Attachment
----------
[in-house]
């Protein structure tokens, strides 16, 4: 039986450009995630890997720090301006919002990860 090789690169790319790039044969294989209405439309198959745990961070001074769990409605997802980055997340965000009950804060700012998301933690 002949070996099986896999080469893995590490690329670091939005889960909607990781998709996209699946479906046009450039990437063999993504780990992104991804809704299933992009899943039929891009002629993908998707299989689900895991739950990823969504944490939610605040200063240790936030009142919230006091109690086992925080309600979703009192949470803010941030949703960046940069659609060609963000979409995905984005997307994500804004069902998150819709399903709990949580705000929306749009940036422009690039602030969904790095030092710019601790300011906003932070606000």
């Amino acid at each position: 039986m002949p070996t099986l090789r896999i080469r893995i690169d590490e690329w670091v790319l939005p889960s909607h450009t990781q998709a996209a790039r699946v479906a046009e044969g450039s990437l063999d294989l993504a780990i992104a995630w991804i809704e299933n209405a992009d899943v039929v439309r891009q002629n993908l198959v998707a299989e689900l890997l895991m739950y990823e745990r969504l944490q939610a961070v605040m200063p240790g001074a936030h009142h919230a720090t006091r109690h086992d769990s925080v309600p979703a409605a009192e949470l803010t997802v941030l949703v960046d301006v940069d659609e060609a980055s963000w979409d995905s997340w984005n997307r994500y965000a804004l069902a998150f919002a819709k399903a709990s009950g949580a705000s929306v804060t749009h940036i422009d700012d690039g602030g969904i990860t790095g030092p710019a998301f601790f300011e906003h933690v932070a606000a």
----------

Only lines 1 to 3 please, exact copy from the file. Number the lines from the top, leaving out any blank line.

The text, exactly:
[in-house]
């Protein structure tokens, strides 16, 4: 039986450009995630890997720090301006919002990860 090789690169790319790039044969294989209405439309198959745990961070001074769990409605997802980055997340965000009950804060700012998301933690 002949070996099986896999080469893995590490690329670091939005889960909607990781998709996209699946479906046009450039990437063999993504780990992104991804809704299933992009899943039929891009002629993908998707299989689900895991739950990823969504944490939610605040200063240790936030009142919230006091109690086992925080309600979703009192949470803010941030949703960046940069659609060609963000979409995905984005997307994500804004069902998150819709399903709990949580705000929306749009940036422009690039602030969904790095030092710019601790300011906003932070606000």
């Amino acid at each position: 039986m002949p070996t099986l090789r896999i080469r893995i690169d590490e690329w670091v790319l939005p889960s909607h450009t990781q998709a996209a790039r699946v479906a046009e044969g450039s990437l063999d294989l993504a780990i992104a995630w991804i809704e299933n209405a992009d899943v039929v439309r891009q002629n993908l198959v998707a299989e689900l890997l895991m739950y990823e745990r969504l944490q939610a961070v605040m200063p240790g001074a936030h009142h919230a720090t006091r109690h086992d769990s925080v309600p979703a409605a009192e949470l803010t997802v941030l949703v960046d301006v940069d659609e060609a980055s963000w979409d995905s997340w984005n997307r994500y965000a804004l069902a998150f919002a819709k399903a709990s009950g949580a705000s929306v804060t749009h940036i422009d700012d690039g602030g969904i990860t790095g030092p710019a998301f601790f300011e906003h933690v932070a606000a």